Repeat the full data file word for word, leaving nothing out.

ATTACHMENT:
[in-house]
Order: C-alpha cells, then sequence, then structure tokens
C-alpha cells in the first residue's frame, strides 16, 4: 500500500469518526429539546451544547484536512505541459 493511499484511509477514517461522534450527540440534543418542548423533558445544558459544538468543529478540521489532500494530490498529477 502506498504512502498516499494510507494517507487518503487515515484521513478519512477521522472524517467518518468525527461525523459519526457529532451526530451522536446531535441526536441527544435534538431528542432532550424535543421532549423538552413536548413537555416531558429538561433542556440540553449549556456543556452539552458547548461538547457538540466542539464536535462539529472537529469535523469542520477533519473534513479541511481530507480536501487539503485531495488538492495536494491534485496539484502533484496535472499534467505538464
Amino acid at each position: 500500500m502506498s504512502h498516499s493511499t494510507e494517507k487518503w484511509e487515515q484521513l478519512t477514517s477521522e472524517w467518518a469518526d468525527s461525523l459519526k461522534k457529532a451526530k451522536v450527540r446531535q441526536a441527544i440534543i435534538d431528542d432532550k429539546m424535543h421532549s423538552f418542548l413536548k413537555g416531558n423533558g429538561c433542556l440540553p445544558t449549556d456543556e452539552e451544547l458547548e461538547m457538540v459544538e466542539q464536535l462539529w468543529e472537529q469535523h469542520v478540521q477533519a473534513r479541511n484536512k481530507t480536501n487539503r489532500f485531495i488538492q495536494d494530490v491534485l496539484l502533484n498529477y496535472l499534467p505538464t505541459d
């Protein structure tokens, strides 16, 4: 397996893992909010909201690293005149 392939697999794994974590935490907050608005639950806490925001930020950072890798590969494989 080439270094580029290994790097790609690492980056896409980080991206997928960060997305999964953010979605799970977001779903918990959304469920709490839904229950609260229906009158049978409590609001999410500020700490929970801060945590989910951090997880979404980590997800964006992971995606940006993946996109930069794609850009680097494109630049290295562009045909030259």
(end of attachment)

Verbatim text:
[in-house]
Order: C-alpha cells, then sequence, then structure tokens
C-alpha cells in the first residue's frame, strides 16, 4: 500500500469518526429539546451544547484536512505541459 493511499484511509477514517461522534450527540440534543418542548423533558445544558459544538468543529478540521489532500494530490498529477 502506498504512502498516499494510507494517507487518503487515515484521513478519512477521522472524517467518518468525527461525523459519526457529532451526530451522536446531535441526536441527544435534538431528542432532550424535543421532549423538552413536548413537555416531558429538561433542556440540553449549556456543556452539552458547548461538547457538540466542539464536535462539529472537529469535523469542520477533519473534513479541511481530507480536501487539503485531495488538492495536494491534485496539484502533484496535472499534467505538464
Amino acid at each position: 500500500m502506498s504512502h498516499s493511499t494510507e494517507k487518503w484511509e487515515q484521513l478519512t477514517s477521522e472524517w467518518a469518526d468525527s461525523l459519526k461522534k457529532a451526530k451522536v450527540r446531535q441526536a441527544i440534543i435534538d431528542d432532550k429539546m424535543h421532549s423538552f418542548l413536548k413537555g416531558n423533558g429538561c433542556l440540553p445544558t449549556d456543556e452539552e451544547l458547548e461538547m457538540v459544538e466542539q464536535l462539529w468543529e472537529q469535523h469542520v478540521q477533519a473534513r479541511n484536512k481530507t480536501n487539503r489532500f485531495i488538492q495536494d494530490v491534485l496539484l502533484n498529477y496535472l499534467p505538464t505541459d
């Protein structure tokens, strides 16, 4: 397996893992909010909201690293005149 392939697999794994974590935490907050608005639950806490925001930020950072890798590969494989 080439270094580029290994790097790609690492980056896409980080991206997928960060997305999964953010979605799970977001779903918990959304469920709490839904229950609260229906009158049978409590609001999410500020700490929970801060945590989910951090997880979404980590997800964006992971995606940006993946996109930069794609850009680097494109630049290295562009045909030259």